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  1. #1
    Ross Chambers's Avatar
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    Well, we've heard of Vivian Maier

    Even if Mother Jones hasn't. Interesting story:

    http://motherjones.com/media/2011/04...er-john-maloof

  2. #2

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    Thanks for the info!

    Jeff

  3. #3
    mono's Avatar
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    I saw her images here in Hamburg.
    All I can say: great street photography.
    The exhibition is very much worth seeing!
    Last edited by mono; 05-21-2011 at 03:37 AM. Click to view previous post history. Reason: typo
    ________

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    Folker

    MonoArt - fine photographs

  4. #4
    markbarendt's Avatar
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    Love her work.
    Mark Barendt, Ignacio, CO

    "We do not see things the way they are. We see things the way we are." Anaïs Nin

  5. #5
    CGW
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    Old news but thanks anyway.

  6. #6
    Diapositivo's Avatar
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    Some thoughts I have about Maier

    I cannot help noticing that her obituary mentions she was a great photographer, nonetheless a few days after her deaths her relatives were immediately giving away all her work by the kilogram. It makes me think how lonely photographers are in their passion. Most people would not understand taking pictures of anything different than their relatives, dog, girl-friend, and places they were during holidays. Nothing wrong with that, but I think that for most people taking simply pictures of "life around us" must seem weird, the hobby of the nut. No wonder she was not "understood" in life. She probably had no understanding, appreciation and no encouragement from people near her.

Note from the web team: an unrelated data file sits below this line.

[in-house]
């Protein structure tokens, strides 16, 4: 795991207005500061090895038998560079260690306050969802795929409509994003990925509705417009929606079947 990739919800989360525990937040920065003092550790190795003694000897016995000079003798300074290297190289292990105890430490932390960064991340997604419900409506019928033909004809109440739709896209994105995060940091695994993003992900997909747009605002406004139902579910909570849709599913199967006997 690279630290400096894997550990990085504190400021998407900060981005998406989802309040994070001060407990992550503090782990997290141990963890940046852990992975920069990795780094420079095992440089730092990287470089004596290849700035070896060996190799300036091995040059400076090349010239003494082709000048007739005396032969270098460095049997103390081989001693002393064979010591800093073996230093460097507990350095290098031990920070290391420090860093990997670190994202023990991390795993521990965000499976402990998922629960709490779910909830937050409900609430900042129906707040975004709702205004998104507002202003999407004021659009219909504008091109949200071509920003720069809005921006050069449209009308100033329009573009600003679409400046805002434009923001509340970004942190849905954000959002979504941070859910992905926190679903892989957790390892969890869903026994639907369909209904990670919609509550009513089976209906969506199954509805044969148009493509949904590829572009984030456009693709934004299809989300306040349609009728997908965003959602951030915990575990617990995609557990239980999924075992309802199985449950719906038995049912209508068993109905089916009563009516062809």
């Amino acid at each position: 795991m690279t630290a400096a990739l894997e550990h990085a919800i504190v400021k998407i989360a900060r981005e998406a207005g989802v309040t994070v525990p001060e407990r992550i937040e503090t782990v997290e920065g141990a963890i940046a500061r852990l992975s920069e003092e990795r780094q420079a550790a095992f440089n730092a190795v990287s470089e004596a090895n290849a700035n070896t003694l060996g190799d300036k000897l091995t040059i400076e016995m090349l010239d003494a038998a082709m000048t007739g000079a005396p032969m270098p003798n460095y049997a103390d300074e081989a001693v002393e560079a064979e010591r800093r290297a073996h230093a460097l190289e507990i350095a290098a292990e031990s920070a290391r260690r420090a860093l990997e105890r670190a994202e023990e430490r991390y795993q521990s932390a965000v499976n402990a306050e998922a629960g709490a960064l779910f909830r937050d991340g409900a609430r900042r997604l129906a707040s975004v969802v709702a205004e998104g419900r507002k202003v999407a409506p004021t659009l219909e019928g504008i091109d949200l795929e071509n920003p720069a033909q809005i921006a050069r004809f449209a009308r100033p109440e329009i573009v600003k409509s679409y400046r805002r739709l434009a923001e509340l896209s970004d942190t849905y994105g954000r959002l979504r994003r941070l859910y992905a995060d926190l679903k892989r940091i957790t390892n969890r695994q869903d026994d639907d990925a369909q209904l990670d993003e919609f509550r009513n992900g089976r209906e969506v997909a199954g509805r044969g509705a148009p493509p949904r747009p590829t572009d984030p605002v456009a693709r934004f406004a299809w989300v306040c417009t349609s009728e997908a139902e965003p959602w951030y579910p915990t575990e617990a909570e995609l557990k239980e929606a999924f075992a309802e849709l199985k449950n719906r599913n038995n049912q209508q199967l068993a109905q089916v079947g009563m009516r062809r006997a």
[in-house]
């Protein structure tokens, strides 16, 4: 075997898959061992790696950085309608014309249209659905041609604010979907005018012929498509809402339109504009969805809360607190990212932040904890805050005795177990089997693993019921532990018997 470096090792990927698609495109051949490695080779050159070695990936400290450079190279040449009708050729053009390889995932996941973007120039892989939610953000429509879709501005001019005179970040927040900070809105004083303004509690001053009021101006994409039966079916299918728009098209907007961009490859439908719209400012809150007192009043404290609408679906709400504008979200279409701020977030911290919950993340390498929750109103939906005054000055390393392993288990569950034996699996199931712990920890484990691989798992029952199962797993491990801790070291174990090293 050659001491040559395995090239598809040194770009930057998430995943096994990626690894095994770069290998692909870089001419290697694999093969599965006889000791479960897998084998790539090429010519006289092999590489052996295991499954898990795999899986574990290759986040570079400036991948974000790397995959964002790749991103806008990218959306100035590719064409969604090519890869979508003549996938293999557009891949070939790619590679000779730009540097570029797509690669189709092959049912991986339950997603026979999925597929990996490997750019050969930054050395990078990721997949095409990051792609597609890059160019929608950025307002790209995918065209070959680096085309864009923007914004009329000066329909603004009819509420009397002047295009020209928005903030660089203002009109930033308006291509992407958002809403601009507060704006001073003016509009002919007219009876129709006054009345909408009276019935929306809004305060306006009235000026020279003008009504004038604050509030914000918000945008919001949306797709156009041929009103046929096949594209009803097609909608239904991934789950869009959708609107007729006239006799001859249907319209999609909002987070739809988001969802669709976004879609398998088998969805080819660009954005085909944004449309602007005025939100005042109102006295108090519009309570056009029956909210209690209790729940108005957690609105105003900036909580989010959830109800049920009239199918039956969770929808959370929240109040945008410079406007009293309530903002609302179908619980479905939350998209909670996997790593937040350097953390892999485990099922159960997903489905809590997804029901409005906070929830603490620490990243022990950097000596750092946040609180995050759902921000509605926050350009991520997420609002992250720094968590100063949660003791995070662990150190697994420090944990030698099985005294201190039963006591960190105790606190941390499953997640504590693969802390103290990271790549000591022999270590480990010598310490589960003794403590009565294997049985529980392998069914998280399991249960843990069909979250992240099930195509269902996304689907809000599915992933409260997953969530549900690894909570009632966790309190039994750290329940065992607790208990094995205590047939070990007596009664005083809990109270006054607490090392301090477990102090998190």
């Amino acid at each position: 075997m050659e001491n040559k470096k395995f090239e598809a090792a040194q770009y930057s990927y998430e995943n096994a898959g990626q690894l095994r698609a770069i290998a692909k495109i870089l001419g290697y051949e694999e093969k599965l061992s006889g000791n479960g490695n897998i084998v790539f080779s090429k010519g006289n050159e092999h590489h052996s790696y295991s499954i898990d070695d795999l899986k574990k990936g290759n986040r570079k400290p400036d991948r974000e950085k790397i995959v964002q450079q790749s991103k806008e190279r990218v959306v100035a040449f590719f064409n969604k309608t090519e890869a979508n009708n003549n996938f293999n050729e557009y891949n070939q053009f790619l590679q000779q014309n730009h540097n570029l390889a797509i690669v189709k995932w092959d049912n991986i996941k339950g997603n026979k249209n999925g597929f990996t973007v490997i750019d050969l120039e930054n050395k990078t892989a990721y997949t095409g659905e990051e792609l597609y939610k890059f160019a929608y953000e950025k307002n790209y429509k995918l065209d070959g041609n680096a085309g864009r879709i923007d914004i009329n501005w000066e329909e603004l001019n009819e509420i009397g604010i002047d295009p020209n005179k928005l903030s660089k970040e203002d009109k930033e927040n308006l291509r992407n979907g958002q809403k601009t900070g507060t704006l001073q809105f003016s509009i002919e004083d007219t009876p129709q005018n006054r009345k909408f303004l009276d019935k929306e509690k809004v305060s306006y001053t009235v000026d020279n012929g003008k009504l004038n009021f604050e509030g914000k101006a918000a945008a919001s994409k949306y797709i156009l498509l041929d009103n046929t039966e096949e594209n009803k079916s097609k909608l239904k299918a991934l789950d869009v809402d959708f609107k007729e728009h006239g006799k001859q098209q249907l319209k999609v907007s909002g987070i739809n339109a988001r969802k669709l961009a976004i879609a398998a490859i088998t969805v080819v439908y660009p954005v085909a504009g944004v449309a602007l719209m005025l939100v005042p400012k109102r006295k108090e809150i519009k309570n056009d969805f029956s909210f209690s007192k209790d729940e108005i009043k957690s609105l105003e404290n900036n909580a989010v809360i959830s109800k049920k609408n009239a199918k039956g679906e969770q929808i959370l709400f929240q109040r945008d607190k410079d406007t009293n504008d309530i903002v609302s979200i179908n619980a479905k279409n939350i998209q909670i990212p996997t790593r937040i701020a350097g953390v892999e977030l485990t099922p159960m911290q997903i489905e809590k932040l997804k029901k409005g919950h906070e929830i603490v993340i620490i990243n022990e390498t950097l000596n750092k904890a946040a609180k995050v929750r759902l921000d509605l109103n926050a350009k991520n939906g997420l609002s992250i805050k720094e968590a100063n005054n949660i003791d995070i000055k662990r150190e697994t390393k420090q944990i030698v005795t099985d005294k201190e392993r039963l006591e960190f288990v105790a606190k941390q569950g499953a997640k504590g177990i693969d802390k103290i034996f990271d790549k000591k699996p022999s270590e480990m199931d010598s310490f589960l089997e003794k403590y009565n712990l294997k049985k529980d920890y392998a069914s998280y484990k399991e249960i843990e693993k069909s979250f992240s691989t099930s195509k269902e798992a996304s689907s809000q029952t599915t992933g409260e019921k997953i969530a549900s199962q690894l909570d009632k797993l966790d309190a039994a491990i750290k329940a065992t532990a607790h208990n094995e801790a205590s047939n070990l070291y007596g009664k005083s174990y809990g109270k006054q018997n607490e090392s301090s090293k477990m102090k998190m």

Another thought: some of the pictures of Vivian Maier are, so to speak, "obviously good". Nonetheless she probably had no illusions that a nanny could ever walk into a gallery and propose her work. If she had been friend with some famous photographer or gallerist of the times she could maybe have been famous. The point here is that "obviously good" images maybe are not enough.

    The "great photographers" we know are probably just a random selection among the many equally great unknown photographers around us. The "random" selection is mostly made by life circumstances that end up being more important than the body of work itself.

    Or maybe not. Vivian Maier left behind her a huge body of work. It's likely that the vast majority of those images are not that interesting anyway. The first rule in this case should be: "show only the best". And one has to be able to discern what is better and what is worse. And she wasn't a good printer, it seems. Well, that reminds me of an aunt of mine, which writes absolutely stunning poems in Roman dialects but lacks the "energy" to do all the limae labor, the painful job of perfecting the raw material to make it shine. She finds "instant satisfaction" in the poem as it first appeared, and than just concentrate on the next one. She doesn't even see when a verse is somehow weak, or when there is some style problem. I suppose Vivian Maier was a bit the same: more, more and more pictures, without too much self-critique, without the urge to perfect the art or printing. "Instant satisfaction" without a "direction" so to speak.
    It's perfectly legitimate, it's her choice, but it's also a pity because this way a lot of genius gets wasted in the world.
    Fabrizio Ruggeri fine art photography site: http://fabrizio-ruggeri.artistwebsites.com
    Stock images at Imagebroker: http://www.imagebroker.com/#/search/ib_fbr

  7. #7